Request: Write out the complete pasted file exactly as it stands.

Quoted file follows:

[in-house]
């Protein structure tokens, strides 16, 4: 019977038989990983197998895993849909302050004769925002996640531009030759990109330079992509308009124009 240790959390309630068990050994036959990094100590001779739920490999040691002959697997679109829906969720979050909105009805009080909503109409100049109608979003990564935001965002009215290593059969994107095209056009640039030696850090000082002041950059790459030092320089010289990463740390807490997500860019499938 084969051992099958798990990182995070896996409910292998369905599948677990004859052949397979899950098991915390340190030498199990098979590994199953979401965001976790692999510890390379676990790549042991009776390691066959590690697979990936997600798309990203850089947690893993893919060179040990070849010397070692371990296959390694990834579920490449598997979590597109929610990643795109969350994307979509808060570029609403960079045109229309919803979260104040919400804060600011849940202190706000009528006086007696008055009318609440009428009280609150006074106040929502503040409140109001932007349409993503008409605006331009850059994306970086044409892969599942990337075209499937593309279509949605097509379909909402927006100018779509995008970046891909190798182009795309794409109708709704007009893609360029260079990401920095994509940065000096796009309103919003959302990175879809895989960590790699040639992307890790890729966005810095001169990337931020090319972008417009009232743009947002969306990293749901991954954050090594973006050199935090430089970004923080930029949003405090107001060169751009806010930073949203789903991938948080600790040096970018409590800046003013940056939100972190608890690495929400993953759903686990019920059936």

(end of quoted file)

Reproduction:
[in-house]
């Protein structure tokens, strides 16, 4: 019977038989990983197998895993849909302050004769925002996640531009030759990109330079992509308009124009 240790959390309630068990050994036959990094100590001779739920490999040691002959697997679109829906969720979050909105009805009080909503109409100049109608979003990564935001965002009215290593059969994107095209056009640039030696850090000082002041950059790459030092320089010289990463740390807490997500860019499938 084969051992099958798990990182995070896996409910292998369905599948677990004859052949397979899950098991915390340190030498199990098979590994199953979401965001976790692999510890390379676990790549042991009776390691066959590690697979990936997600798309990203850089947690893993893919060179040990070849010397070692371990296959390694990834579920490449598997979590597109929610990643795109969350994307979509808060570029609403960079045109229309919803979260104040919400804060600011849940202190706000009528006086007696008055009318609440009428009280609150006074106040929502503040409140109001932007349409993503008409605006331009850059994306970086044409892969599942990337075209499937593309279509949605097509379909909402927006100018779509995008970046891909190798182009795309794409109708709704007009893609360029260079990401920095994509940065000096796009309103919003959302990175879809895989960590790699040639992307890790890729966005810095001169990337931020090319972008417009009232743009947002969306990293749901991954954050090594973006050199935090430089970004923080930029949003405090107001060169751009806010930073949203789903991938948080600790040096970018409590800046003013940056939100972190608890690495929400993953759903686990019920059936």